Homeless man targets Burger King in lawsuit over fake bill accusation

It would seem that a cashier at the fast food chain would know if a $10 was phony, but it has led to litigation


An African-American man in Boston who was arrested at a Burger King after they assumed he was paying for food with a fake $10 bill is suing the fast food chain for discrimination.

Emory Ellis is suing over the November 2015 incident and his action follows recent discrimination allegations in recent high-profile events ranging from two Black men being arrested for sitting in a Starbucks to several Black women getting detained for leaving an Airbnb vacation home.

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Ellis, 37, said he feels he was wronged because he was Black and homeless and spent three months in jail over the incident. He is suing Burger King for $950,000, according to legal website Law360.  

“I know that had I walked into the Burger King with the exact same $10 bill, nobody would have scrutinized it,” said Ellis’s attorney, Justin Drechsler.

“I never would have been accused of anything. I certainly wouldn’t have had the police called on me, no matter what the series of events.”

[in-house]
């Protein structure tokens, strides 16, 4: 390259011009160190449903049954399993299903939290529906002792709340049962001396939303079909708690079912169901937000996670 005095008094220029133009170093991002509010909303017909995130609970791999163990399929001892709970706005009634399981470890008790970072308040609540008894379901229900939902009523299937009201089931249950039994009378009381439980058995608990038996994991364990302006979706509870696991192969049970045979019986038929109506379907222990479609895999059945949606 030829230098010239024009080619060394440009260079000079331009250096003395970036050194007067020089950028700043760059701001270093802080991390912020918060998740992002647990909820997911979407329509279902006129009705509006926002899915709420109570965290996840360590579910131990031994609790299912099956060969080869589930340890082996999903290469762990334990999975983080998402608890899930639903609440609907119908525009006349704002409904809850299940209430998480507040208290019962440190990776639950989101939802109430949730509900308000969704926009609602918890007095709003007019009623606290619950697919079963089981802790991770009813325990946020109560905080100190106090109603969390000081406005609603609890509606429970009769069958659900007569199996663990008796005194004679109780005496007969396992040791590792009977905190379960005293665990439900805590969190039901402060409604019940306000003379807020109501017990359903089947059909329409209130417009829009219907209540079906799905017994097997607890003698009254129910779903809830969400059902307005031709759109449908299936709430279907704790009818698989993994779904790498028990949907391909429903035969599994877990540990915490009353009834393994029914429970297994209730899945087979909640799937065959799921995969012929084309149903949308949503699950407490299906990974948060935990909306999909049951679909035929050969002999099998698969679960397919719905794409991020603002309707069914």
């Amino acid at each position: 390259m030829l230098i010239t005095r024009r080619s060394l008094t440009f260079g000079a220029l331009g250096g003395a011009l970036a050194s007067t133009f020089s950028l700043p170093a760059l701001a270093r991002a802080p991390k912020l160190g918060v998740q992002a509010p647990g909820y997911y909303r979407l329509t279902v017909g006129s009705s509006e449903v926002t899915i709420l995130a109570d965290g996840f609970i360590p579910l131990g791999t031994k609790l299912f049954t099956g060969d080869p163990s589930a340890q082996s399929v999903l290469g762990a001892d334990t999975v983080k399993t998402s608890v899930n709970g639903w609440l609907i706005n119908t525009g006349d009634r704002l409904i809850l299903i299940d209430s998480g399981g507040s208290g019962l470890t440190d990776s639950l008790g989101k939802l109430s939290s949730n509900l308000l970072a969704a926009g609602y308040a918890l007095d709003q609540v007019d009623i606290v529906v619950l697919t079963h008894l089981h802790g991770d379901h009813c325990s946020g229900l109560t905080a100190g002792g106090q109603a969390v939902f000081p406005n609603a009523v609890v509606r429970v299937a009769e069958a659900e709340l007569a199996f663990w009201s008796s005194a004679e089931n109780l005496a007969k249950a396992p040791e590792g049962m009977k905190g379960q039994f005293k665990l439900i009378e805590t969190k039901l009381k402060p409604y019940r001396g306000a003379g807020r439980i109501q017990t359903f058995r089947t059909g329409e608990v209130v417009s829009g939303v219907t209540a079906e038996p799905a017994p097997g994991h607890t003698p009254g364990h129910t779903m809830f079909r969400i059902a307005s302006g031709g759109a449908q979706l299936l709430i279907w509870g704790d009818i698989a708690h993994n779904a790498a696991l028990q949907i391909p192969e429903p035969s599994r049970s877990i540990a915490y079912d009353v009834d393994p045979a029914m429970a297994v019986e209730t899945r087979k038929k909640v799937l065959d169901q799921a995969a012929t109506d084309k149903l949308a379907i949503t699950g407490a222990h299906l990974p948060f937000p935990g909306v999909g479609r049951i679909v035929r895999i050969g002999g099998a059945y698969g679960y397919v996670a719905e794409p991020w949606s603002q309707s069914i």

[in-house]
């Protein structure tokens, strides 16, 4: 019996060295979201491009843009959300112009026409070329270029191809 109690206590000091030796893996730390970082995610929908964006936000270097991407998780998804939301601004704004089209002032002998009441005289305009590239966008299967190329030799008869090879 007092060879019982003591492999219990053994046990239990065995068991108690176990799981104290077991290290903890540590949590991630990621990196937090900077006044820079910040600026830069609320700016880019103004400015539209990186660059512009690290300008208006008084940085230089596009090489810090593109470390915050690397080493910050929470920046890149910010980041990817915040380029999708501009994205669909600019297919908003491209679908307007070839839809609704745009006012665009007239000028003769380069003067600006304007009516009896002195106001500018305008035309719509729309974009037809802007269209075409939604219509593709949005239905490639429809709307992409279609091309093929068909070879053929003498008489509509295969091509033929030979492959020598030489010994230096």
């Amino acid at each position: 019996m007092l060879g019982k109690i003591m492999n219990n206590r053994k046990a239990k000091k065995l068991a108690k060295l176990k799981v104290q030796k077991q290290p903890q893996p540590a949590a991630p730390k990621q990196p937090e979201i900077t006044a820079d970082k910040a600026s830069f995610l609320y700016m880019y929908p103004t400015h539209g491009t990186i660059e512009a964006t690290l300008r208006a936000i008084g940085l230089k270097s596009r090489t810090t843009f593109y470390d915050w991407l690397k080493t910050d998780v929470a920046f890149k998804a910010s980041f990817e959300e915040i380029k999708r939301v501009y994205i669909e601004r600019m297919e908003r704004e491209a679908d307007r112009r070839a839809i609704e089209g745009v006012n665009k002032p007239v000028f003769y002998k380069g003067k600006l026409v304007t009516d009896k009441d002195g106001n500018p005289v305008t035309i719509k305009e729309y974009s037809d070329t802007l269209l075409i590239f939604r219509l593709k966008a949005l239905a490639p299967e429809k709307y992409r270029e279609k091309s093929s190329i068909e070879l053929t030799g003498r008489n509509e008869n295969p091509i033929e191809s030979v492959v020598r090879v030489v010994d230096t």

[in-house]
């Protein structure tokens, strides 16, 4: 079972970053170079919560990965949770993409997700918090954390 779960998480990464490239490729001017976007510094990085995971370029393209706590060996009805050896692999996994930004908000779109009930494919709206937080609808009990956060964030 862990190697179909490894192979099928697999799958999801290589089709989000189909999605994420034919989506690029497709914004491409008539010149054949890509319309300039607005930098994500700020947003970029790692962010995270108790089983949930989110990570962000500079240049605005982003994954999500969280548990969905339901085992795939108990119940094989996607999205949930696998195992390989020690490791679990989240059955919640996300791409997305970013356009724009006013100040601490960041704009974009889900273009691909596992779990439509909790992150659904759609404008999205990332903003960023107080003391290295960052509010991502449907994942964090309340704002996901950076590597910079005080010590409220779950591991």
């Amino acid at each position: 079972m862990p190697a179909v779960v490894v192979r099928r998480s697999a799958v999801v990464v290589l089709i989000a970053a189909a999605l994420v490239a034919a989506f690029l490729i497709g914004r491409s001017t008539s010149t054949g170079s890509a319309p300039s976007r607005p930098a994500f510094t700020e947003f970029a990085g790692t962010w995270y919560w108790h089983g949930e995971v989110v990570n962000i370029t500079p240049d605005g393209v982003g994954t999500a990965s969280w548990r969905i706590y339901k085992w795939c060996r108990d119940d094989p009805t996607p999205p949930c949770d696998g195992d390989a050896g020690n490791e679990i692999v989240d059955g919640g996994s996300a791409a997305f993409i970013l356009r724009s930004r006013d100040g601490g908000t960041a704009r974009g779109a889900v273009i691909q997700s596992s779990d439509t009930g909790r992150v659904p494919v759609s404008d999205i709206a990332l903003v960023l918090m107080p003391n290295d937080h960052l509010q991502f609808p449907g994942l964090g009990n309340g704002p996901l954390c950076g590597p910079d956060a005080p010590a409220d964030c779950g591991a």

The lawsuit said the Burger King cashier refused to return Ellis’s money and threatened to call the police if Ellis didn’t leave the restaurant.

The cashier “was plainly discriminating against Mr. Ellis based on Mr. Ellis’ appearance,” according to court documents.

The cashier called the police and Ellis was arrested and charged with forgery of a bank note.

Ellis spent so much time in jail because the arrest constituted a probation violation and he was held without bail until his final probation violation hearing, the lawsuit said.

The lawsuit says that “not only did Ellis lose three months of his life to incarceration, but he also suffered substantial emotional distress, public humiliation and shame. He suffered from “sleeplessness, anxiety and depression associated with defending himself against this baseless charge that exposed him to a potential criminal sanction of life in prison,” according to court documents.

Ellis was held until February 2016. The Secret Service later said the $10 bill was real, according to the lawsuit. His money was never returned.

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